"I refuse to take you for granted," he told the cheering crowd, several of whom were shouting into their own bullhorns. "They keep squeezing and squeezing and squeezing. At some point, you get squeezed to death."
Like those on Frederick Road in Catonsville, postal workers across the country took to the streets Tuesday to protest proposed layoffs and closures, including the shuttering of 41 offices in Maryland and eight in Baltimore. Union officials said they held rallies at every congressional district in the nation.
The jobs of nearly 1,000 workers in Maryland are in jeopardy, officials said.
At the rally, John Kearney, a letter carrier at the Windsor Mill post office, said it was too early to know exactly who would lose their jobs. "A lot of the younger carriers could be in danger," he said.
Thomasine Derricks, president of the American Postal Workers Union in Baltimore, said: "We are under attack."
Nationally, the U.S. Postal Service is considering closing 3,700 offices and laying off more than 120,000 workers to overcome an $8 billion budget shortfall. But union members argue that the Postal Service is fiscally solvent. They say a 2006 congressional mandate to fund pensions 75 years into the future is the drag on the budget, and they want to use that money to retain current jobs.
"We're making money, but it's being diverted to the fund," said Mike Smith, financial secretary for the Metropolitan Baltimore CouncilAFL-CIO.
Postmaster General Patrick Donahoe has asked Congress for legislation to eliminate the requirement that the Postal Service make $5.5 billion annual payments to pre-fund retirement health benefits. He said such a bill could prevent the large-scale layoffs currently proposed.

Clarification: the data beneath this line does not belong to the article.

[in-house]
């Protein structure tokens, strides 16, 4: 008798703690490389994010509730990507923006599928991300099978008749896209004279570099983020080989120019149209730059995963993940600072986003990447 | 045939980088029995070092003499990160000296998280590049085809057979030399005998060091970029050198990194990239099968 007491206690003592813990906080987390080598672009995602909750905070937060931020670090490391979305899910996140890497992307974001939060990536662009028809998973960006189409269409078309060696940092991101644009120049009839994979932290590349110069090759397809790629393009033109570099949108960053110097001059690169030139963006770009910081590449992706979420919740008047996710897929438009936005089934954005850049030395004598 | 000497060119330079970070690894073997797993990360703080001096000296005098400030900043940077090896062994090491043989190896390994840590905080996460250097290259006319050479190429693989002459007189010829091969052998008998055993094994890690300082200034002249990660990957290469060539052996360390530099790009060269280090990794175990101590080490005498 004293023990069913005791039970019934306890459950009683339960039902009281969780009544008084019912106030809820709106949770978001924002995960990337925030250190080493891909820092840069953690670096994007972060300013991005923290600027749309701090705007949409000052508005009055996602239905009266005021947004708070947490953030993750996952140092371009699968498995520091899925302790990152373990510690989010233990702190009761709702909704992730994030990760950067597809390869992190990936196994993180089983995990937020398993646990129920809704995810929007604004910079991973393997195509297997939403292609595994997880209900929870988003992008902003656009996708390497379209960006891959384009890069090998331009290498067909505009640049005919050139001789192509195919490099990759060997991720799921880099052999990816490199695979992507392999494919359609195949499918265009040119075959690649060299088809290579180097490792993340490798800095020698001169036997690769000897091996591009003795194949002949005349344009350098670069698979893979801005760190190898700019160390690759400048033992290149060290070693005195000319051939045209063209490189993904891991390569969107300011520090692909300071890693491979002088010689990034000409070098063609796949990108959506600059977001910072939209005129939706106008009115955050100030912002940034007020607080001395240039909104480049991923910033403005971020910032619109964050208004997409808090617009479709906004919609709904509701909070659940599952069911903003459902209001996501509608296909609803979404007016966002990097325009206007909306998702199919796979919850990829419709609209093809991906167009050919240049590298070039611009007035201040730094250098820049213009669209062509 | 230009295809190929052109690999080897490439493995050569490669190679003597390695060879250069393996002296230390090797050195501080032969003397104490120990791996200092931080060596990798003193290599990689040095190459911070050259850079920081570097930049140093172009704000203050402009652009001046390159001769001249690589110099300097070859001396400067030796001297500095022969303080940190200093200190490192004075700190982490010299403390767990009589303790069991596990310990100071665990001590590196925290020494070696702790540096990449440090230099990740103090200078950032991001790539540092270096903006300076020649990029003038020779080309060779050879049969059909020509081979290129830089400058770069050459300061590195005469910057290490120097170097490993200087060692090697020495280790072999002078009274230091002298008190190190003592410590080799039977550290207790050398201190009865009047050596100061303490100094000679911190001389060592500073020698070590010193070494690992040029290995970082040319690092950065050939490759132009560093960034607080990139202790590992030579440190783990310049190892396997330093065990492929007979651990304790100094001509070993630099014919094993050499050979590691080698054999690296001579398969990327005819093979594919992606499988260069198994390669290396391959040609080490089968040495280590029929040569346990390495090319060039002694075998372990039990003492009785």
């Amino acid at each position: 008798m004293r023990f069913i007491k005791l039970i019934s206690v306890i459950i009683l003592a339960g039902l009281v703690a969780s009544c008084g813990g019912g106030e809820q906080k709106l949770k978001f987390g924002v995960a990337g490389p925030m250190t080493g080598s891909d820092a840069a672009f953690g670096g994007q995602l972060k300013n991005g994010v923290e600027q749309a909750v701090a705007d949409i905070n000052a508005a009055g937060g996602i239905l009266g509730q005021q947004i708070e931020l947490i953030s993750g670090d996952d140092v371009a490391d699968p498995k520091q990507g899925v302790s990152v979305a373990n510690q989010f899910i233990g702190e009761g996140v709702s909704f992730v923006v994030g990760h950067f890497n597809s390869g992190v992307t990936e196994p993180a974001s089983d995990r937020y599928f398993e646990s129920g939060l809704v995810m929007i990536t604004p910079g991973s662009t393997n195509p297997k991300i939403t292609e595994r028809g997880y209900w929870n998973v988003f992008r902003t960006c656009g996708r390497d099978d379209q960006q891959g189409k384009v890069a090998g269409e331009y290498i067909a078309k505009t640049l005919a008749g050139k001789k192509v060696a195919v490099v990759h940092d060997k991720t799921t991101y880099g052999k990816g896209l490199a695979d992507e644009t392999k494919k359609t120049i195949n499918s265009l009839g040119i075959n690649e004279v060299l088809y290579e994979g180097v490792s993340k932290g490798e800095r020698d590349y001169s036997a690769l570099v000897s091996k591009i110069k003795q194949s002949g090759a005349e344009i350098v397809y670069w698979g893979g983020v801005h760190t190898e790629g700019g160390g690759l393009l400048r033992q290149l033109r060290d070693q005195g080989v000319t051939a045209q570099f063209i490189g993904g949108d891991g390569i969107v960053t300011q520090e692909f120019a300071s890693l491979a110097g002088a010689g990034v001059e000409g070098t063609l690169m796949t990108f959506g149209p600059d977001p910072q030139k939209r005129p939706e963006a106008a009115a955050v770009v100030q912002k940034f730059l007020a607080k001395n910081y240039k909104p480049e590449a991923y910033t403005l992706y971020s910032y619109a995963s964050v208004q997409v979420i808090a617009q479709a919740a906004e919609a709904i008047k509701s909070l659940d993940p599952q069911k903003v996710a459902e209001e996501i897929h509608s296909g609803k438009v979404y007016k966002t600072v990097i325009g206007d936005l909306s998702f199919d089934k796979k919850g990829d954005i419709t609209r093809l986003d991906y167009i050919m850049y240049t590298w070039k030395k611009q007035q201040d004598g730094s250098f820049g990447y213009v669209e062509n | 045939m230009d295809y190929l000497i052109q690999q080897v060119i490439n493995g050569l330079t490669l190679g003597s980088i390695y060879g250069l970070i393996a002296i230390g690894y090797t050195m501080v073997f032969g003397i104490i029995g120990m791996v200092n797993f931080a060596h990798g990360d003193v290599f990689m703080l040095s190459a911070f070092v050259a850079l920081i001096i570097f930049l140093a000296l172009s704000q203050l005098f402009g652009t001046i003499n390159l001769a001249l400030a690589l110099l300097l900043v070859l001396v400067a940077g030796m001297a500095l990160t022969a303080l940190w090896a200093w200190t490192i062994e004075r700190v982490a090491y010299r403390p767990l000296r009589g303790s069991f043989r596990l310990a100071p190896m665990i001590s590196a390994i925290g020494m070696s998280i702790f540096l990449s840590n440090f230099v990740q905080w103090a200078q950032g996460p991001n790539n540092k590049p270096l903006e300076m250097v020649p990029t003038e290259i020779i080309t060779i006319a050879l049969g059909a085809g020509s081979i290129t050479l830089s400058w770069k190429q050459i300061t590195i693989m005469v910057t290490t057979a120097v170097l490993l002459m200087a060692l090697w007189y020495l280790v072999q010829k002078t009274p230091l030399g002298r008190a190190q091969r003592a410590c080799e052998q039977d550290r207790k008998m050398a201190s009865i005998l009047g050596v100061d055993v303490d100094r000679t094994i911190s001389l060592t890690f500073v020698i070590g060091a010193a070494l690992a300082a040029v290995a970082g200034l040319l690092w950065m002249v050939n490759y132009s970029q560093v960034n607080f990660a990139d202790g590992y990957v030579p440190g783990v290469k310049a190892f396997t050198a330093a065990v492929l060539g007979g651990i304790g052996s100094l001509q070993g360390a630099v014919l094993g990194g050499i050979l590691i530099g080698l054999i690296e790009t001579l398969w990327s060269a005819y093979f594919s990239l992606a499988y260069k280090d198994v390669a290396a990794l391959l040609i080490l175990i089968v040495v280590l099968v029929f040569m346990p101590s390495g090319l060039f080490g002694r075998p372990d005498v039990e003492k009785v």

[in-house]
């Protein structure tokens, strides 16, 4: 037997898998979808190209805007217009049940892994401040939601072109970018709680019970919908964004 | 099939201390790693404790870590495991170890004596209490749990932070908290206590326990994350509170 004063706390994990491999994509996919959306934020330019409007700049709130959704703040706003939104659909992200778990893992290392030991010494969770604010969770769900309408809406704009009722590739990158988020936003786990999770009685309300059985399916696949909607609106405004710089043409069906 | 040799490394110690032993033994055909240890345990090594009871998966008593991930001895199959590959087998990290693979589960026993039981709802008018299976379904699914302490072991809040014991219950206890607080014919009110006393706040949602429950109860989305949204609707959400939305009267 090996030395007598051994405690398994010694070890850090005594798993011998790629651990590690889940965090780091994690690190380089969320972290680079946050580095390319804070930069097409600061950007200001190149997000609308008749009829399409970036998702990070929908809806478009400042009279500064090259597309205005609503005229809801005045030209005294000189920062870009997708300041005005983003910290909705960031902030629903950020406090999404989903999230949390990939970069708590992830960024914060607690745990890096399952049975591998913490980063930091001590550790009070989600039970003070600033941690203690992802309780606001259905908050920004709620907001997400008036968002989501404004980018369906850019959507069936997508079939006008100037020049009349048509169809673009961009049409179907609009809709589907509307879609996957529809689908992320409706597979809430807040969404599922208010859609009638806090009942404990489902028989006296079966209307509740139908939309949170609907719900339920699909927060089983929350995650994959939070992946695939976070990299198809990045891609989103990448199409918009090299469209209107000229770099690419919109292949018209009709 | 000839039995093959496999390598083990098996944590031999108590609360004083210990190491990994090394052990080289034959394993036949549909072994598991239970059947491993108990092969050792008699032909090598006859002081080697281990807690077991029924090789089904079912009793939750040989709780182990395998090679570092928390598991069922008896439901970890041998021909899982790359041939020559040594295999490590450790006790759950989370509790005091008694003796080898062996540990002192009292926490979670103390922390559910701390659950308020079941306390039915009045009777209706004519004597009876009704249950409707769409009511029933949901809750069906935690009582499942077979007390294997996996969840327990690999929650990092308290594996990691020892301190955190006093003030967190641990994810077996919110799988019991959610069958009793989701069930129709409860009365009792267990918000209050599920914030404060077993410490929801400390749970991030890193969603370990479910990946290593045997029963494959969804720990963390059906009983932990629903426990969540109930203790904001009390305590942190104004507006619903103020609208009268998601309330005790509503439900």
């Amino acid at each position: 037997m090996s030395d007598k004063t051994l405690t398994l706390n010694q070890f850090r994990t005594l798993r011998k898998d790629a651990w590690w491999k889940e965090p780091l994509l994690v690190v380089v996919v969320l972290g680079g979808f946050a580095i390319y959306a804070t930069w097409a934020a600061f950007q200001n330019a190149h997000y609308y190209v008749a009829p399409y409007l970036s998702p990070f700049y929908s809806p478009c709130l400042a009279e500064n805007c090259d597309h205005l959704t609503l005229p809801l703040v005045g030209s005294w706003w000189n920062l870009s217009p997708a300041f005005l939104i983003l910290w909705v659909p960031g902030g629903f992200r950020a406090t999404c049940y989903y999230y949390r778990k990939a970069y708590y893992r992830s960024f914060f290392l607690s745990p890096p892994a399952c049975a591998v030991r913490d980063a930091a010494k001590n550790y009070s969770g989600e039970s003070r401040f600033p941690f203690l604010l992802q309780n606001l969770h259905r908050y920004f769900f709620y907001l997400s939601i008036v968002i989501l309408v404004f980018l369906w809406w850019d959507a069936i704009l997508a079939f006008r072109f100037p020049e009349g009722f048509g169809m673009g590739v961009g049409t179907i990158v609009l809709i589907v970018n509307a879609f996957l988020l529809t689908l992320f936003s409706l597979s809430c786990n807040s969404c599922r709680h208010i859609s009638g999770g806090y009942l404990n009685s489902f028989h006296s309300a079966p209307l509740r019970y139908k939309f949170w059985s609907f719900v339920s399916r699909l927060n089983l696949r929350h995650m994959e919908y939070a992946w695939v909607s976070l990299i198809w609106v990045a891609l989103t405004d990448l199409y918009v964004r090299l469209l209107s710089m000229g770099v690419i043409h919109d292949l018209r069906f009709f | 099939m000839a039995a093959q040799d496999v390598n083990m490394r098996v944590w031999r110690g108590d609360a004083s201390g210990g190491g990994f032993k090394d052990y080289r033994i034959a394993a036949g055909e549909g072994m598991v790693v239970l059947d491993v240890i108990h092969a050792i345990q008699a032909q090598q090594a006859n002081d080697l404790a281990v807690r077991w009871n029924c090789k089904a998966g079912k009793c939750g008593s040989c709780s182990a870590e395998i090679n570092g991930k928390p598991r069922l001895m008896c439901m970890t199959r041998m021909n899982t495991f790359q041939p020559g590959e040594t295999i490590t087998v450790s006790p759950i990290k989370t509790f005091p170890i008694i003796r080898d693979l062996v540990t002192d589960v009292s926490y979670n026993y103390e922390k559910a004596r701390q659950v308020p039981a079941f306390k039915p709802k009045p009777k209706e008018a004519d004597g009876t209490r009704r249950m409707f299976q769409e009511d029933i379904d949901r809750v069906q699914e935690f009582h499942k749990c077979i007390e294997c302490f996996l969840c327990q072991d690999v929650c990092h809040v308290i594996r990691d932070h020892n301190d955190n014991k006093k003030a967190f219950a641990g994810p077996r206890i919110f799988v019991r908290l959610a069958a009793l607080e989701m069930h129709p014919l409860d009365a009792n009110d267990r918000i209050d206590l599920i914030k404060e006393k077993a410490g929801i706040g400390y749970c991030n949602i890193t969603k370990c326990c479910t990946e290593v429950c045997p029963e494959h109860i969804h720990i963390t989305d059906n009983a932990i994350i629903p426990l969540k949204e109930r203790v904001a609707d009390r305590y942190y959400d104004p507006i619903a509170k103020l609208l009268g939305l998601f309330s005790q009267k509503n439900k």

Cummings is one of more than 200 co-sponsors of legislation to allow the U.S. Postal Service to do just that. He has also proposed his own bill, which he said would allow the postal service to enter into new business, such as check cashing.
While acknowledging the need for "some downsizing," Cummings told protesters Tuesday, "I do not want a single employee to be laid off."
That caused the crowd to break into chants: "Rain or shine! Sleet or snow! Postal workers are on the go!"
"The right thing is jobs, creating jobs and saving jobs," Sarbanes said. He added that the funding of future pensions "doesn't make any kind of sense."
"It's an unfair burden placed on them," he said of the mandate on the postal service. "Basically, it's an organization that is working pretty well."
In the past four fiscal years, the Postal Service has reduced costs by more than $12 billion and its workforce by 110,000 employees, Donahoe said in a statement. "As impressive as these reductions have been, we must significantly accelerate the pace of cost reduction in the next four years," said Donahoe.